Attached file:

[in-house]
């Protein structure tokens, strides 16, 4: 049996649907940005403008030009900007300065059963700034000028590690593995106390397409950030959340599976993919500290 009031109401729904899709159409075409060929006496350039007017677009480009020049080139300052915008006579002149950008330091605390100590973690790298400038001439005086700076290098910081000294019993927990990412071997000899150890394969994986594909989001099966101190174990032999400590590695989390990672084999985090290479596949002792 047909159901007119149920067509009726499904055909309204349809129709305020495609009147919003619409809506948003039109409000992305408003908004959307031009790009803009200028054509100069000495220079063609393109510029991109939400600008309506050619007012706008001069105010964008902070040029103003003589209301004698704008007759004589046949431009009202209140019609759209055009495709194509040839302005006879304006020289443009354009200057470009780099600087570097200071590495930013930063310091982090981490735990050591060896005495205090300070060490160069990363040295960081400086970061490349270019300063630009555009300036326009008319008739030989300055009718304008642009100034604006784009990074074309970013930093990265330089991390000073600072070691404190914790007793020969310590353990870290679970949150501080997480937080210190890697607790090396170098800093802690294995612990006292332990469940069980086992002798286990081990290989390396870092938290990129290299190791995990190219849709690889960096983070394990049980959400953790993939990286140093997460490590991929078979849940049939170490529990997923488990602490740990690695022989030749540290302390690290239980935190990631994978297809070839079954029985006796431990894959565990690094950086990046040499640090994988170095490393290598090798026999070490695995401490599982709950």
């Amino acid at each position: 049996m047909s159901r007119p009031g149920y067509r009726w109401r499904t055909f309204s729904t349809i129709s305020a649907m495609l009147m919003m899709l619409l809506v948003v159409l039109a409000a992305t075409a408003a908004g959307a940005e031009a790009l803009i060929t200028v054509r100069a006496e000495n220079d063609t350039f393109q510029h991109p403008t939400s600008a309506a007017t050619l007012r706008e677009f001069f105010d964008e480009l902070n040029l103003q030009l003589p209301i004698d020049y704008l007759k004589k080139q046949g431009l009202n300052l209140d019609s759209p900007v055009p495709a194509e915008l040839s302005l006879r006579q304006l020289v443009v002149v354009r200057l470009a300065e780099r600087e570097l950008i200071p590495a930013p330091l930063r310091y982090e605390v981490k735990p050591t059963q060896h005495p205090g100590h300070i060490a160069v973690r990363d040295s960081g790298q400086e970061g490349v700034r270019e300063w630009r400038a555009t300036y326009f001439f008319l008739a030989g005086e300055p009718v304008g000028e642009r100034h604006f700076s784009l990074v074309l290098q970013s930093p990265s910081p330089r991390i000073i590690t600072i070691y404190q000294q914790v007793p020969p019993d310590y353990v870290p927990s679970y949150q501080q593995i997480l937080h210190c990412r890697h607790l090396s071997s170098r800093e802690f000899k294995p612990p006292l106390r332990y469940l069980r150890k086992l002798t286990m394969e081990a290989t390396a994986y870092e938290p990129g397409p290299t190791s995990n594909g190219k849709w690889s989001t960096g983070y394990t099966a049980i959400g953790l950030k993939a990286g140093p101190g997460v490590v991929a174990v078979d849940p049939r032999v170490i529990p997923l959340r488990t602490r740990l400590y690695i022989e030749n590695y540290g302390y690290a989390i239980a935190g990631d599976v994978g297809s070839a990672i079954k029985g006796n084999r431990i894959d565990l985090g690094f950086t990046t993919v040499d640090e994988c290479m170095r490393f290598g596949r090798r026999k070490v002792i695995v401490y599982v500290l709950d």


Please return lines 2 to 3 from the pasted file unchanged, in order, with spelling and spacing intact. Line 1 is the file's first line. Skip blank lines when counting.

């Protein structure tokens, strides 16, 4: 049996649907940005403008030009900007300065059963700034000028590690593995106390397409950030959340599976993919500290 009031109401729904899709159409075409060929006496350039007017677009480009020049080139300052915008006579002149950008330091605390100590973690790298400038001439005086700076290098910081000294019993927990990412071997000899150890394969994986594909989001099966101190174990032999400590590695989390990672084999985090290479596949002792 047909159901007119149920067509009726499904055909309204349809129709305020495609009147919003619409809506948003039109409000992305408003908004959307031009790009803009200028054509100069000495220079063609393109510029991109939400600008309506050619007012706008001069105010964008902070040029103003003589209301004698704008007759004589046949431009009202209140019609759209055009495709194509040839302005006879304006020289443009354009200057470009780099600087570097200071590495930013930063310091982090981490735990050591060896005495205090300070060490160069990363040295960081400086970061490349270019300063630009555009300036326009008319008739030989300055009718304008642009100034604006784009990074074309970013930093990265330089991390000073600072070691404190914790007793020969310590353990870290679970949150501080997480937080210190890697607790090396170098800093802690294995612990006292332990469940069980086992002798286990081990290989390396870092938290990129290299190791995990190219849709690889960096983070394990049980959400953790993939990286140093997460490590991929078979849940049939170490529990997923488990602490740990690695022989030749540290302390690290239980935190990631994978297809070839079954029985006796431990894959565990690094950086990046040499640090994988170095490393290598090798026999070490695995401490599982709950």
């Amino acid at each position: 049996m047909s159901r007119p009031g149920y067509r009726w109401r499904t055909f309204s729904t349809i129709s305020a649907m495609l009147m919003m899709l619409l809506v948003v159409l039109a409000a992305t075409a408003a908004g959307a940005e031009a790009l803009i060929t200028v054509r100069a006496e000495n220079d063609t350039f393109q510029h991109p403008t939400s600008a309506a007017t050619l007012r706008e677009f001069f105010d964008e480009l902070n040029l103003q030009l003589p209301i004698d020049y704008l007759k004589k080139q046949g431009l009202n300052l209140d019609s759209p900007v055009p495709a194509e915008l040839s302005l006879r006579q304006l020289v443009v002149v354009r200057l470009a300065e780099r600087e570097l950008i200071p590495a930013p330091l930063r310091y982090e605390v981490k735990p050591t059963q060896h005495p205090g100590h300070i060490a160069v973690r990363d040295s960081g790298q400086e970061g490349v700034r270019e300063w630009r400038a555009t300036y326009f001439f008319l008739a030989g005086e300055p009718v304008g000028e642009r100034h604006f700076s784009l990074v074309l290098q970013s930093p990265s910081p330089r991390i000073i590690t600072i070691y404190q000294q914790v007793p020969p019993d310590y353990v870290p927990s679970y949150q501080q593995i997480l937080h210190c990412r890697h607790l090396s071997s170098r800093e802690f000899k294995p612990p006292l106390r332990y469940l069980r150890k086992l002798t286990m394969e081990a290989t390396a994986y870092e938290p990129g397409p290299t190791s995990n594909g190219k849709w690889s989001t960096g983070y394990t099966a049980i959400g953790l950030k993939a990286g140093p101190g997460v490590v991929a174990v078979d849940p049939r032999v170490i529990p997923l959340r488990t602490r740990l400590y690695i022989e030749n590695y540290g302390y690290a989390i239980a935190g990631d599976v994978g297809s070839a990672i079954k029985g006796n084999r431990i894959d565990l985090g690094f950086t990046t993919v040499d640090e994988c290479m170095r490393f290598g596949r090798r026999k070490v002792i695995v401490y599982v500290l709950d």